V Anantha Nageswaran
What is interesting in Daniel Yergin’s FT piece is that he deftly sidesteps the question of predicting the future for oil price—near-term or in the long-term. In recent years, he has been proven wrong. His Cambridge Energy Research Associates (CERA) has been bearish on oil since 2004-05.
More important rather than interesting are his comments on the skyrocketing cost of everything from rigs, to ships to technical and skilled personnel. Clearly, for many reasons, the world needs to slow down. Central banks (or more precisely, governments) are unwilling to let that happen. The result is going to be more inflation (for a year or two) and less growth and eventual deflationary bust.
There is no dearth of commentary that predicts an imminent end to oil price. Usually, things happen unexpectedly, just as the rise of oil price itself to present levels. Now that every one and his dog is praying for or predicting a collapse in oil price, I wonder if it would happen now.
In fact, John Hussman finds the contango in crude oil futures as heralding a big slump just as it did in 2006 when the price of oil dropped from around USD 80 to USD 55 per barrel.
He has exited his position in crude oil and has reduced his position in precious metals to 2%. How he proposes to reconcile that with his bearish stance on equities in the U.S.A is something that I have not been able to ask since I do not have his email address. Then, there are the comments by Mr. George Soros. He blamed it on speculators. One Michael Master in his testimony to the US Congress on the oil price spike. He has said that it is caused by index investors.
I do not recall hearing of him before this testimony. Suddenly, his name is everywhere.
It is not clear if these prognostications confuse wishful thinking for forecasts, for buried within its crevices, the Wall Street Journal carried an article on the oil producers shipping less crude than before.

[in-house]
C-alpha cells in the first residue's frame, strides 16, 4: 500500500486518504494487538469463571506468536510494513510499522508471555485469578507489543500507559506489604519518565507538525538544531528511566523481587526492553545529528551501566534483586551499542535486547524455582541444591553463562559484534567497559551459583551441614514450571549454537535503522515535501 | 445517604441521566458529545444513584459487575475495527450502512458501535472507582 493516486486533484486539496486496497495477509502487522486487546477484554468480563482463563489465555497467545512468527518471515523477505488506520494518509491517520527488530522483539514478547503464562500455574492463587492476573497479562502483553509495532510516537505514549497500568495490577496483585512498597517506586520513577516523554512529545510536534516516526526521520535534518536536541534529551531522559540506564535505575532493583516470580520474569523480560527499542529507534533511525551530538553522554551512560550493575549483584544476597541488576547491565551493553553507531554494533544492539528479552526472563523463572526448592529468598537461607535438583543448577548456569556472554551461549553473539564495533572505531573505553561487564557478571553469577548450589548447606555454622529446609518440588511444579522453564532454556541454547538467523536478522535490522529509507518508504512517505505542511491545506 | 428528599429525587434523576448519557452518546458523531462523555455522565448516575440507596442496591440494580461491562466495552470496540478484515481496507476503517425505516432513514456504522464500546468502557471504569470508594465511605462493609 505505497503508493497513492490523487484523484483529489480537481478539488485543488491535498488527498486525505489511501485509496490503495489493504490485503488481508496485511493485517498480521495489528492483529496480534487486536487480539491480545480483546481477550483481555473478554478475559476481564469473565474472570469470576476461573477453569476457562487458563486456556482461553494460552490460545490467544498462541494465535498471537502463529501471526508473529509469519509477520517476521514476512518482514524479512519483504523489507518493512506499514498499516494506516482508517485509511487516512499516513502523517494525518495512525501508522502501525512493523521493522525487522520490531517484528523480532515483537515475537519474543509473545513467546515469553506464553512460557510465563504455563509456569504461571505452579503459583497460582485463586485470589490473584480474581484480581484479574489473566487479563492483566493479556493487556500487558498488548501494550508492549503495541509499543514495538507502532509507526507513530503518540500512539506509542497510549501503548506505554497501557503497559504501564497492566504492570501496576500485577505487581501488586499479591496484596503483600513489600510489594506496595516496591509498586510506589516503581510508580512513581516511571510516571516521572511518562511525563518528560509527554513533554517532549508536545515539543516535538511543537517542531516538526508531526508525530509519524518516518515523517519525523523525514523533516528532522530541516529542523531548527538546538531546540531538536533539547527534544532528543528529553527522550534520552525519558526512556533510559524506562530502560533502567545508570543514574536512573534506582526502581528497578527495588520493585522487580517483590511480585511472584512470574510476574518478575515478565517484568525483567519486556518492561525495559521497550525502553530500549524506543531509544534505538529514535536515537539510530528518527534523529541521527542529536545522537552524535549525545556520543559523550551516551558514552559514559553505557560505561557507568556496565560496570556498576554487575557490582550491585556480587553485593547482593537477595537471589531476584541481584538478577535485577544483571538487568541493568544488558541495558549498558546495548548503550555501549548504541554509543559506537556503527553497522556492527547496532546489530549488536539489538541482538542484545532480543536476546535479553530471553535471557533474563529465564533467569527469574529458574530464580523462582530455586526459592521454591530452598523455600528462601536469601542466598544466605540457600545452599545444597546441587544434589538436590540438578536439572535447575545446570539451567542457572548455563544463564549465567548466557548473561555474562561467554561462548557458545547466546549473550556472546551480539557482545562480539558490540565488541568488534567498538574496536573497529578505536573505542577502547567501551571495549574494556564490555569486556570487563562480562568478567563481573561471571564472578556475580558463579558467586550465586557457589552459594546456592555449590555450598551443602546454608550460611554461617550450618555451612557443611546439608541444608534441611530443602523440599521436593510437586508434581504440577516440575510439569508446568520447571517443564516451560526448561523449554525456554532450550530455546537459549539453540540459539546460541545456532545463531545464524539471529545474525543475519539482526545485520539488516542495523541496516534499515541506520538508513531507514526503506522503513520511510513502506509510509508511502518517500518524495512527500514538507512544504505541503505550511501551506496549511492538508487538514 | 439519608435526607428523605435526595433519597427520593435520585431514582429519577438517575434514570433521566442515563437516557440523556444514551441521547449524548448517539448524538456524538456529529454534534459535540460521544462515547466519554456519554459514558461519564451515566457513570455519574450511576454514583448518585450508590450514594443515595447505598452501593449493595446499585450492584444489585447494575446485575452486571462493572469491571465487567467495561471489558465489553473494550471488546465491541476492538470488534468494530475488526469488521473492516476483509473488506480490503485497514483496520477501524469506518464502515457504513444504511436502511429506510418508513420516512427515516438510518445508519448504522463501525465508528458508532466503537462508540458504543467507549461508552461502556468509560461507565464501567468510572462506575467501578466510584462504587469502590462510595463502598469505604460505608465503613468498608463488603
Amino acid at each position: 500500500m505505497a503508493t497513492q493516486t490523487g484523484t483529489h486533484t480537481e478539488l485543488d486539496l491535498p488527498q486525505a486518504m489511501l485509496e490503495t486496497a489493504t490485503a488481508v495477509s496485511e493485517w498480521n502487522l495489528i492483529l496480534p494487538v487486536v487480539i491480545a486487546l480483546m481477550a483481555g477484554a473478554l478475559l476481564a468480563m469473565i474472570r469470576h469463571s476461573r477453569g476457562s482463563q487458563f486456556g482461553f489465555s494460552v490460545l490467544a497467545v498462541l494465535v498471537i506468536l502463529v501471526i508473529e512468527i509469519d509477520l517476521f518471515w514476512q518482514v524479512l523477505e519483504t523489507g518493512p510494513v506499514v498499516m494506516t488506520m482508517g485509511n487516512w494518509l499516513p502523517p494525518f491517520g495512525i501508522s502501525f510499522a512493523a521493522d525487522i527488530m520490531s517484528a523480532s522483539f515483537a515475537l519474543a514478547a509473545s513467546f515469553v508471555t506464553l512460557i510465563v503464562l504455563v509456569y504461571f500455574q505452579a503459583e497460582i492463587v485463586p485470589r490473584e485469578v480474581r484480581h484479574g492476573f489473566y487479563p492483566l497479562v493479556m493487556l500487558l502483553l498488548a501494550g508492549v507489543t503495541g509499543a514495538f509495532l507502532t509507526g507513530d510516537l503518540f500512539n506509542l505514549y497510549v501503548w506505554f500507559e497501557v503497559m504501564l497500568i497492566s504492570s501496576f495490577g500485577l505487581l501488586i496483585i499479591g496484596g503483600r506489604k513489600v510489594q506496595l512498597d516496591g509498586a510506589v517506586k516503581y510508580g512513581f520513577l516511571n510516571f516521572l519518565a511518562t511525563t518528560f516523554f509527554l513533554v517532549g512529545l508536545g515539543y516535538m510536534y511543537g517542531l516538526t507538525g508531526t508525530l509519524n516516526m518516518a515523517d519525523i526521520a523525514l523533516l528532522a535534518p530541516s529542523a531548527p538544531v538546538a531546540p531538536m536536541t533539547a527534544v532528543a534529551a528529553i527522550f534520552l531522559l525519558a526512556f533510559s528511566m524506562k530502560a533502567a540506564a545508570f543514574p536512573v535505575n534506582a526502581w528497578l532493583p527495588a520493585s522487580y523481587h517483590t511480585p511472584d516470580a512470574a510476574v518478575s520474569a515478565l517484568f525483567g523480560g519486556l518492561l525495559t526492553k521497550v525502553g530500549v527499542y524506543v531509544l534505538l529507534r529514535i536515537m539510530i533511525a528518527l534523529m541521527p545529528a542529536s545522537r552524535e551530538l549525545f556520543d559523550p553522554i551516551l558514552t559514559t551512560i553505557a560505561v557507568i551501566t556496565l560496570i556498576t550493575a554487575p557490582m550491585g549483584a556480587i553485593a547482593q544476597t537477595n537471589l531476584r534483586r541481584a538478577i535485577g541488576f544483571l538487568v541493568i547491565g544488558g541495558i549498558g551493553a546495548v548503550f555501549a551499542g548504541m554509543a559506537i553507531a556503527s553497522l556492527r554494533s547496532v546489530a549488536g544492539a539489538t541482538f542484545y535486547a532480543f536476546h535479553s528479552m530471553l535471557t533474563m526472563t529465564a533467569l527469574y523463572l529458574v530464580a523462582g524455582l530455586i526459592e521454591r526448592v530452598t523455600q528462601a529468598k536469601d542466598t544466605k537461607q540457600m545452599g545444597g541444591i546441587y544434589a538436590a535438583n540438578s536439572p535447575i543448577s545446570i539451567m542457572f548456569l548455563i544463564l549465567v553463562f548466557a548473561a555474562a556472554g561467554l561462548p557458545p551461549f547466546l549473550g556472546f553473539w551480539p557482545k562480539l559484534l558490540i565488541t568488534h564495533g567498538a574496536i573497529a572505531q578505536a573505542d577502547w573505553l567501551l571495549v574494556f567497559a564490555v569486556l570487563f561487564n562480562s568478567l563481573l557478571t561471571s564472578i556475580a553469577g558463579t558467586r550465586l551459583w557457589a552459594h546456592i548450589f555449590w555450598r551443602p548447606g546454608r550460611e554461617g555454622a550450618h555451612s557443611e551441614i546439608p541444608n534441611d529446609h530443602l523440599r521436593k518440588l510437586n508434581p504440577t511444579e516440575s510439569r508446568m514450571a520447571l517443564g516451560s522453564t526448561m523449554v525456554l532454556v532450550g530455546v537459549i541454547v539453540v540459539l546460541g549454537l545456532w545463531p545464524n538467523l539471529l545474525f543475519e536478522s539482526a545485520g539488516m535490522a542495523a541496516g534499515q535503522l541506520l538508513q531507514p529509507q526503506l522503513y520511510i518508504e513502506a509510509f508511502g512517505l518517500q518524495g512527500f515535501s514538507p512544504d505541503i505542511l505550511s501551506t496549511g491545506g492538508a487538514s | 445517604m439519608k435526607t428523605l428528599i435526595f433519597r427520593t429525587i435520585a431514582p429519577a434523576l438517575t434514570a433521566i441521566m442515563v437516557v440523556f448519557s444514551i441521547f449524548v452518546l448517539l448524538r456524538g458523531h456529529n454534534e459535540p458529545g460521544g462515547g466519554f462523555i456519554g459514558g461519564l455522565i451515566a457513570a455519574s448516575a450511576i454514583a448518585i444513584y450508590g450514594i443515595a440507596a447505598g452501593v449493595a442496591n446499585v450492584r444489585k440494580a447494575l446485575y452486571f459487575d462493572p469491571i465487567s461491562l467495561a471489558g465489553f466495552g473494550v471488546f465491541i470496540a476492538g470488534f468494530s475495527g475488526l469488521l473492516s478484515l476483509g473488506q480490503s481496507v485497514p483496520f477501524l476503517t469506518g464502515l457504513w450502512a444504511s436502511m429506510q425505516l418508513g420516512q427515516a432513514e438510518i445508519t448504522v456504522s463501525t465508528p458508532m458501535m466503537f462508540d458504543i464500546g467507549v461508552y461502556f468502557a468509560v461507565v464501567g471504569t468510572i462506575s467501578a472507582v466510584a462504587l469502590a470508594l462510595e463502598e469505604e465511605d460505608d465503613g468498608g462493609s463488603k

This article refers to the rising consumption in Saudi Arabia and the rapidly declining export from Mexico. It is an interesting read and manages to finish on an optimistic note, somewhat inexplicably (i.e., that is falling oil price). Brad Setser makes an interesting point that this article was buried too deeply in the inside pages of WSJ than it deserved to. See this interesting post by Brad Setser.
Talking of inexplicable conclusions that did not flow from the discussions that preceded it, this paper by researchers by the Federal Reserve Bank of Dallas does the same thing. It argues, explains and convinces us that oil prices are justifably high. Then suddenly it concludes that sustaining triple-digit prices would be difficult.
It is funny and a different story that different people have different persons in mind for “speculators”. If you add them up, just about every one would be deemed a speculator while, of course, all those who invest in stocks that sustain Wall Street are fundamentally driven, analytical and rational.
I think America does not want to see the price of oil to drop so much that it angers the Sheikhs in the Arabian sands so much that they stop writing cheques for bankrupt Wall Street institutions.
The first line is a gem: “Hank Paulson, the US Treasury secretary, will invite oil producers to invest their petrodollars in the US while urging them to take steps to curb the price of oil in the medium term on a tour of the Gulf that begins on Friday”.
Once America has finished re-capitalising its financial institutions, it would not be averse to seeing the oil price collapse. In fact, it might even actively conspire to bring that eventuality about for biting the hand that fed them is part of longstanding Western tradition.
Geopolitical gains are not trifle if the price of oil continues to remain high, it would also put paid to any fledgling ambition of China (or even the distant India) to overtake America. At the very least, it would push the time-frame out by a few years and with some luck, few decades:
Credit Suisse’ s Dong Tao wrote in their “Emerging Markets Economics Daily” dated May 30, 2008 that Xu Xianchun, deputy director of the National Bureau of Statistics, has suggested that inflation might not peak until 2009 (p. 15).
The longer the oil stays elevated, the longer the persistence of inflation in China and the greater the policy challenge. In the meantime, more money would keep coming into China in search of appreciation.
Brad Setser estimates the rise in monthly reserves in China at USD 74 billions in April. Given that dollar appreciated in April, the actual sum could be about USD 82 billion, nearly a trillion dollar annual rate! There is no need to analyse this. China’s policy is totally and utterly rudderless. Brad Setser is way too polite on this one.
So, for what it is worth (you might be better off tossing a coin to decide), my forecast is that the price of crude oil would drop to about USD 110-115 or so. That is about it. It would then go back to 150 to drive one final nail into Asian economies, shower riches on West Asia and re-capitalise America. Then, once it has done its damage, the missile would be allowed to extinguish itself or burn itself out (pun intended).